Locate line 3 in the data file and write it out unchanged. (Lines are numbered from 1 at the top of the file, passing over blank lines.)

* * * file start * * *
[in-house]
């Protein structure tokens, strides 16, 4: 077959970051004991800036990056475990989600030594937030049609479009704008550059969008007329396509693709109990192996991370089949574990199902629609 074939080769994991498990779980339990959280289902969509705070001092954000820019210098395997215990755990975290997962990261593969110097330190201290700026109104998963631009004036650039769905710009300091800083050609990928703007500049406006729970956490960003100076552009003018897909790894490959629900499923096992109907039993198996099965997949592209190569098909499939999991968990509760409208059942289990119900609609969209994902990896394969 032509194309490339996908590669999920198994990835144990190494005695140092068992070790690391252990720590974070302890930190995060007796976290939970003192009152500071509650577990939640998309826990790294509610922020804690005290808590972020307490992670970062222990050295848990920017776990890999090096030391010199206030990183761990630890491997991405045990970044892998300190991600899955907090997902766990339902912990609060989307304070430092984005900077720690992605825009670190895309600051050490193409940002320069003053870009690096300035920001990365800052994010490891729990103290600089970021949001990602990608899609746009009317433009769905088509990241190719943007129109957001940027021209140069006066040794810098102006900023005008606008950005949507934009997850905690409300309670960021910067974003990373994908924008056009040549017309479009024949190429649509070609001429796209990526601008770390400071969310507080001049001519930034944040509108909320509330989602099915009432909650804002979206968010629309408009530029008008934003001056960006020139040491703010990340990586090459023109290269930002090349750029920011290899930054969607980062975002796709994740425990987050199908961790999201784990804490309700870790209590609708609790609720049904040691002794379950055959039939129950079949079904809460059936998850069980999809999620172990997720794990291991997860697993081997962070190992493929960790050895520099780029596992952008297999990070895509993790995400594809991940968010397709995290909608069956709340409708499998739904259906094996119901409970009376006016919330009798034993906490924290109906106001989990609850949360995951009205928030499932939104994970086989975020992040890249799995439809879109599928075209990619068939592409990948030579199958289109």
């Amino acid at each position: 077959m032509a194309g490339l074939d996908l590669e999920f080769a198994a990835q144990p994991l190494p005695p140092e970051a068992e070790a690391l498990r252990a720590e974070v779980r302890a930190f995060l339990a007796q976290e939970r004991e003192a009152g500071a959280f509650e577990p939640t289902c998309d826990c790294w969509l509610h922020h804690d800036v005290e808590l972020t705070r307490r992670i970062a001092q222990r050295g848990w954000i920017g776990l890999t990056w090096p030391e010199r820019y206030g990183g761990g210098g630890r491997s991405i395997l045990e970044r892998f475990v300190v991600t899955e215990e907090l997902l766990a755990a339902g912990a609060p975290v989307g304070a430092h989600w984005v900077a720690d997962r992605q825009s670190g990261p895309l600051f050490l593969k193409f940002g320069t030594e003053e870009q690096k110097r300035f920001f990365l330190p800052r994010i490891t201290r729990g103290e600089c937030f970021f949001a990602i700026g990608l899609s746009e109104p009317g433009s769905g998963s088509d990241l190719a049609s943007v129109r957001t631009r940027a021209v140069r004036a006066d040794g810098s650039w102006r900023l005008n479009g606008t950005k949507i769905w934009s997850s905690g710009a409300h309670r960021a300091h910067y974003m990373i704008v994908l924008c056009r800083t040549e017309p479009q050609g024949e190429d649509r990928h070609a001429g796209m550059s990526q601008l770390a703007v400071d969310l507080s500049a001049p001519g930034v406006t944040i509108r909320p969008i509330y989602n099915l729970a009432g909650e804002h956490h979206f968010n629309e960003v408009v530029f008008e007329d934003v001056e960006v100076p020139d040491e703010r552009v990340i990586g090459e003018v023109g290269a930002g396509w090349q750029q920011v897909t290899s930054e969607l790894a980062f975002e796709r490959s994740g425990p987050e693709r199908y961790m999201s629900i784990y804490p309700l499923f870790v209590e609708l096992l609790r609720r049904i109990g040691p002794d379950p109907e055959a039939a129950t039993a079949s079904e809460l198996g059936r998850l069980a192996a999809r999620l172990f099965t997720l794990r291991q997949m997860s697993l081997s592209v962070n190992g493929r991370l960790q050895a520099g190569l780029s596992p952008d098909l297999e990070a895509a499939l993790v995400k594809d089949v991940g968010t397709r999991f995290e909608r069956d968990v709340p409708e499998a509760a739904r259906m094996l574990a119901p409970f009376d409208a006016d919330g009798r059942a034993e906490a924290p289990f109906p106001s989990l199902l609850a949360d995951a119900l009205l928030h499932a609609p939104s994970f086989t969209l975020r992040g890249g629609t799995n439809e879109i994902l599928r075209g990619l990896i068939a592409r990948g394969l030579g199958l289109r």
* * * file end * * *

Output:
């Amino acid at each position: 077959m032509a194309g490339l074939d996908l590669e999920f080769a198994a990835q144990p994991l190494p005695p140092e970051a068992e070790a690391l498990r252990a720590e974070v779980r302890a930190f995060l339990a007796q976290e939970r004991e003192a009152g500071a959280f509650e577990p939640t289902c998309d826990c790294w969509l509610h922020h804690d800036v005290e808590l972020t705070r307490r992670i970062a001092q222990r050295g848990w954000i920017g776990l890999t990056w090096p030391e010199r820019y206030g990183g761990g210098g630890r491997s991405i395997l045990e970044r892998f475990v300190v991600t899955e215990e907090l997902l766990a755990a339902g912990a609060p975290v989307g304070a430092h989600w984005v900077a720690d997962r992605q825009s670190g990261p895309l600051f050490l593969k193409f940002g320069t030594e003053e870009q690096k110097r300035f920001f990365l330190p800052r994010i490891t201290r729990g103290e600089c937030f970021f949001a990602i700026g990608l899609s746009e109104p009317g433009s769905g998963s088509d990241l190719a049609s943007v129109r957001t631009r940027a021209v140069r004036a006066d040794g810098s650039w102006r900023l005008n479009g606008t950005k949507i769905w934009s997850s905690g710009a409300h309670r960021a300091h910067y974003m990373i704008v994908l924008c056009r800083t040549e017309p479009q050609g024949e190429d649509r990928h070609a001429g796209m550059s990526q601008l770390a703007v400071d969310l507080s500049a001049p001519g930034v406006t944040i509108r909320p969008i509330y989602n099915l729970a009432g909650e804002h956490h979206f968010n629309e960003v408009v530029f008008e007329d934003v001056e960006v100076p020139d040491e703010r552009v990340i990586g090459e003018v023109g290269a930002g396509w090349q750029q920011v897909t290899s930054e969607l790894a980062f975002e796709r490959s994740g425990p987050e693709r199908y961790m999201s629900i784990y804490p309700l499923f870790v209590e609708l096992l609790r609720r049904i109990g040691p002794d379950p109907e055959a039939a129950t039993a079949s079904e809460l198996g059936r998850l069980a192996a999809r999620l172990f099965t997720l794990r291991q997949m997860s697993l081997s592209v962070n190992g493929r991370l960790q050895a520099g190569l780029s596992p952008d098909l297999e990070a895509a499939l993790v995400k594809d089949v991940g968010t397709r999991f995290e909608r069956d968990v709340p409708e499998a509760a739904r259906m094996l574990a119901p409970f009376d409208a006016d919330g009798r059942a034993e906490a924290p289990f109906p106001s989990l199902l609850a949360d995951a119900l009205l928030h499932a609609p939104s994970f086989t969209l975020r992040g890249g629609t799995n439809e879109i994902l599928r075209g990619l990896i068939a592409r990948g394969l030579g199958l289109r």